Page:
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Contracts
University of North Carolina School of Law
Davis, Adrienne M.B.

Contracts Outline
 
I.             Introduction to Ks: pps: 3-7
a.    What is a K? pps: 7-18
                                                              i.      A contract is an exchange of promises supported by consideration. There are different rationales for enforcing some Ks but not others such as efficiency and morality. For a breach of K, courts can award monetary damages or specific performance, but the preferred remedy is monetary damages.
                                                            ii.      Exchange of promises, consideration
                                                          iii.      Promises to give= not enforceable, but promises supported by exchange = contract
                                                         iv.      Theory of Obligation: Why enforce some K’s but not others?
                                                           v.      Preferred remedy is monetary damages
                                                         vi.      Wholly executory contracts: neither party has done anything
                                                     vii.      Shaheen v. Knight (1957)
1.     pays doctor for sterilization, wife has another child, wants monetary damages, last thing you want is specific performance in doctor cases
2.     Is there an enforceable K? Is there a remedy?
3.     Defendant argues: against Public policy to encourage sterilization and “no warranty of cure”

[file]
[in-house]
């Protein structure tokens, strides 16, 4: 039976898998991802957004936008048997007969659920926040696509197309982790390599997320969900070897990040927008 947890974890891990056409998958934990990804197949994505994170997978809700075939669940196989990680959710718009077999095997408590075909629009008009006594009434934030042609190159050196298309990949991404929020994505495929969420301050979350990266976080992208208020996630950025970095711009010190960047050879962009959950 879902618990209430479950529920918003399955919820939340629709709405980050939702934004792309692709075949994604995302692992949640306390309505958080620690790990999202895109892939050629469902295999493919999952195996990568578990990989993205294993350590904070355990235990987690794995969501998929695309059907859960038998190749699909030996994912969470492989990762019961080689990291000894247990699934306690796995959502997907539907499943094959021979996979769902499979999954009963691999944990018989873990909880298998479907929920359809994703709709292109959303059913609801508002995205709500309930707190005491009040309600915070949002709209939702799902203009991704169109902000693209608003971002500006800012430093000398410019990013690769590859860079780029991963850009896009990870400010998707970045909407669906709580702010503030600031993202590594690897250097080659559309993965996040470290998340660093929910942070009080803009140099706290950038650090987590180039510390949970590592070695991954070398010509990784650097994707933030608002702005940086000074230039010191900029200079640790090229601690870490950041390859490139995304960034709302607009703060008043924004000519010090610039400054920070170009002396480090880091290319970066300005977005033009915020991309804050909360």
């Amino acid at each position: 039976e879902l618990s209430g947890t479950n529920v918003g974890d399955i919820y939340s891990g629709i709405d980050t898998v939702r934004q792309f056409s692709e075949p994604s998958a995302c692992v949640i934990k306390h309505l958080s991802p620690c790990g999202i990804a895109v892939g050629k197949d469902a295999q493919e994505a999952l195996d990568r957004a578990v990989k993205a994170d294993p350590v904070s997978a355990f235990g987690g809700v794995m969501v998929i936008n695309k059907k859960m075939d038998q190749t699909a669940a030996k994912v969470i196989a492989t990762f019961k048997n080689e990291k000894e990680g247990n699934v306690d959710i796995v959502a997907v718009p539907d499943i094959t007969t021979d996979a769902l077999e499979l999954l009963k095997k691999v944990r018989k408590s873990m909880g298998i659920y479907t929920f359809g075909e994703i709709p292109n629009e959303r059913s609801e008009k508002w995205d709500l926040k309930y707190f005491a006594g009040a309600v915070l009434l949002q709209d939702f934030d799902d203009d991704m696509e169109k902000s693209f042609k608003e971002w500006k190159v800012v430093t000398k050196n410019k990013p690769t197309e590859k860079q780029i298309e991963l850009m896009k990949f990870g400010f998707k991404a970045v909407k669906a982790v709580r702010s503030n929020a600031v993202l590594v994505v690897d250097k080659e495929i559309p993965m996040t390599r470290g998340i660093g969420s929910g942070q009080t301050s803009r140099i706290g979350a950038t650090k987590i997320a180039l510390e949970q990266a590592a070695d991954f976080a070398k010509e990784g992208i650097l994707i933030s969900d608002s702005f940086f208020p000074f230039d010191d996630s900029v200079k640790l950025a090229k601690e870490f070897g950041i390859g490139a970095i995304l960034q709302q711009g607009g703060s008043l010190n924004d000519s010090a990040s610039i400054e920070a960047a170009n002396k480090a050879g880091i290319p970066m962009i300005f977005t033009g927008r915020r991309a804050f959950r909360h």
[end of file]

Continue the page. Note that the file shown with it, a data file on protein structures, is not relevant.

4.      Dr. wants to recharacterize the suit as a torts suit, which he would win because there is no allegation of negligence.
5.      no injury from a healthy birth, purpose of marriage is to have children
b.    What can be a K? : PP: 18-45; 55-57; skim 45-55
                                                              i.      Restatement Section 1: Contract Defined
1.      A contract is a promise or a set of promises for the breach of which the law gives a remedy, or the performance of which the law in some way recognizes as a duty.
2.      Section 4: How a promise may be made
a.       A promise may be state in words either oral or written, or may be inferred wholly or partly from conduct
c.      Why so much litigation?
                                                              i.      Unequal bargaining power
                                                            ii.      Transaction cots
                                                          iii.      No meeting of the minds
                                                           iv.      Incomplete Ks raise costs of courts, saves contractees money at the time, might not occur
d.      IN the matter of Baby M Case
                                                              i.      Sometimes public policy is the reason Courts choose not to enforce Ks.
                                                            ii.      Trial Court (1987)
                                                            iii.      Whether adoption laws

l parents should keep their children
b.      Statutes govern
                                                                                                                                       i.      only terminate parental rights when evidence of negligence, abuse, abandonment
                                                                                                                                     ii.      best interests analysis
                                                                                                                                    iii.      cannot contract to terminate parental rights, must be done under family law
4.      need legislation on surrogacy
5.      Custody to father, but surrogate mother still has parental rights
                                                            x.      Restatement Section 178: When a term is unenforceable on grounds of public policy
a promise or other term of an agreement is unenforceable on grounds of public policy is legislation provide that it is unenforceable or the interest in its enforcement is clearly outweighed in the circumstance by a public policy against the enforcement of such terms